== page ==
Where to allocate taxpayers’ money for research is just one of the key issues that need to be tackled in combatting cybercrime and cyber terrorism. Once answers are found, the next step is to decide how to test and evaluate them in order to be effective? One solution is a practical roadmap to complement law enforcement agencies (LEAs) and research organisations without causing a bottleneck of problems and obstacles. With this in mind, the EU-funded CAMINO (Comprehensive approach to cyber roadmap coordination and development) project created a comprehensive roadmap and practical guidelines. The roadmap identifies and defines future steps to ensure its effective dissemination and adoption across the cyber security community. It focuses on the THOR (Technical, Human, Organisational and Regulatory) dimensions of cyber security research, and presents the main objectives, problems, challenges and key stakeholders for each. Project partners identified over 60 objectives in 14 topics and 250 milestones for these four THOR pillars that will lead to a more effective fight against cybercrime and cyber terrorism until 2025. They prepared the research agenda by consulting with end users and experts, and then validating and prioritising topics through seven workshops, additional consultations, validation exercises and meetings. In addition, researchers delivered also over 50 practical guidelines targeting the specific needs of LEAs, SMEs, citizens, public and standardisation bodies. They also set up a cyber think tank comprised of 25 members from 10 Member States aimed at maintaining a strong and sustainable community long after project completion. By initiating long-term activities and establishing a research agenda on cybercrime and cyber terrorism, CAMINO will go a long way towards contributing to a trustworthy information society as envisioned by the Digital Agenda for Europe by 2020.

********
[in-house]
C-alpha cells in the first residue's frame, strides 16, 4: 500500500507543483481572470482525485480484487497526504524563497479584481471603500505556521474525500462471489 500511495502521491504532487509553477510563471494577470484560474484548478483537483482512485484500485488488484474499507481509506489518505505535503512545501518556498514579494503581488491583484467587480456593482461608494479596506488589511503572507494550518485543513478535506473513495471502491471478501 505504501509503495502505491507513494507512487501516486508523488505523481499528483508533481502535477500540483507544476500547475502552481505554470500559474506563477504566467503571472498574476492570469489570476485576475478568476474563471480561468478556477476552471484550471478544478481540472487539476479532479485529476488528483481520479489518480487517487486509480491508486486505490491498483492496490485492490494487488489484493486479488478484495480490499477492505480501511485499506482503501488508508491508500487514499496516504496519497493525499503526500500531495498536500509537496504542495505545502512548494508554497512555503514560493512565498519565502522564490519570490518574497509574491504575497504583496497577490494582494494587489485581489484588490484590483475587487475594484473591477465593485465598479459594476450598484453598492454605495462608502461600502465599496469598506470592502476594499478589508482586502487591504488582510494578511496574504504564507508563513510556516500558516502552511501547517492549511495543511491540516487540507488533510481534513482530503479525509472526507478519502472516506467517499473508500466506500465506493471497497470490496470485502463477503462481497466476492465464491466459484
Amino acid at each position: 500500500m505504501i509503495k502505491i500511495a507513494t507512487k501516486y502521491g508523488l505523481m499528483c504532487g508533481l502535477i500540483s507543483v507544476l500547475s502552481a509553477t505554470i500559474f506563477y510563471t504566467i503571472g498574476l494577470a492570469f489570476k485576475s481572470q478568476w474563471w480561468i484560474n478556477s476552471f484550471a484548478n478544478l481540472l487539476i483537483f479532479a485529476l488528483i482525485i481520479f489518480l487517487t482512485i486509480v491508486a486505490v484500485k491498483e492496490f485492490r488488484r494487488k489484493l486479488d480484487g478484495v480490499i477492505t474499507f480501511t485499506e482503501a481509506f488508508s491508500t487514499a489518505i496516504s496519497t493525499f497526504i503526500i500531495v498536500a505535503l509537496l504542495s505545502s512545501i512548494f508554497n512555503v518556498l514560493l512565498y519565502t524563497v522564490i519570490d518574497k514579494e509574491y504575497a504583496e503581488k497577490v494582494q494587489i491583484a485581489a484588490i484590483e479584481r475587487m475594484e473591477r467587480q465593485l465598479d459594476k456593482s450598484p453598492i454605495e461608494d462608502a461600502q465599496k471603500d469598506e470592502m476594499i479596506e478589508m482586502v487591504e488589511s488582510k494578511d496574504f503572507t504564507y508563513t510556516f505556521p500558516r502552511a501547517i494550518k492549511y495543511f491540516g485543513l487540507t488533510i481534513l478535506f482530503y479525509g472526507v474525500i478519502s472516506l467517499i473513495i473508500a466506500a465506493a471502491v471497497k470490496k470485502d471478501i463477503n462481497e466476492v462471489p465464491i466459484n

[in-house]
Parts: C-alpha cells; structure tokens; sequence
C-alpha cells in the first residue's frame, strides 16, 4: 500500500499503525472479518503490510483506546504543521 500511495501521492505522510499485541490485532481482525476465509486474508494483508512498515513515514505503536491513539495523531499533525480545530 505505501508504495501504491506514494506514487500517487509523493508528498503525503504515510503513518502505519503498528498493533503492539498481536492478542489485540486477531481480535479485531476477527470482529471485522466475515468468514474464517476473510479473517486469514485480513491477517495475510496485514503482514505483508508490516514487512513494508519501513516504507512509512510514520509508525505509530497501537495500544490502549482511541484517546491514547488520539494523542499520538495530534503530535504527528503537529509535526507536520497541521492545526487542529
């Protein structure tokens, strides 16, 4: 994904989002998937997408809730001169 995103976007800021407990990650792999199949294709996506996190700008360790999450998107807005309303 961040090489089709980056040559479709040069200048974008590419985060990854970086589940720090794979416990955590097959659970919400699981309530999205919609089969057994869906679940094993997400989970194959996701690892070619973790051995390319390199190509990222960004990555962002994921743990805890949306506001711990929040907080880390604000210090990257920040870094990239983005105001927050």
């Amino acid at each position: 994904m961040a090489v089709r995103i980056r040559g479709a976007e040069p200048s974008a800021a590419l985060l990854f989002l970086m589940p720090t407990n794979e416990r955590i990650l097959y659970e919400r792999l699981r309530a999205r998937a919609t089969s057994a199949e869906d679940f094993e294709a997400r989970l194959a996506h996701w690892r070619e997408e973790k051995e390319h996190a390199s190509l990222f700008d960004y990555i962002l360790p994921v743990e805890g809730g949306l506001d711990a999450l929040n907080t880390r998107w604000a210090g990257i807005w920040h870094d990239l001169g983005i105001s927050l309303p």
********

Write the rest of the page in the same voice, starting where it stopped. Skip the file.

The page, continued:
Cybercrime, cyber terrorism, CAMINO, cyber roadmap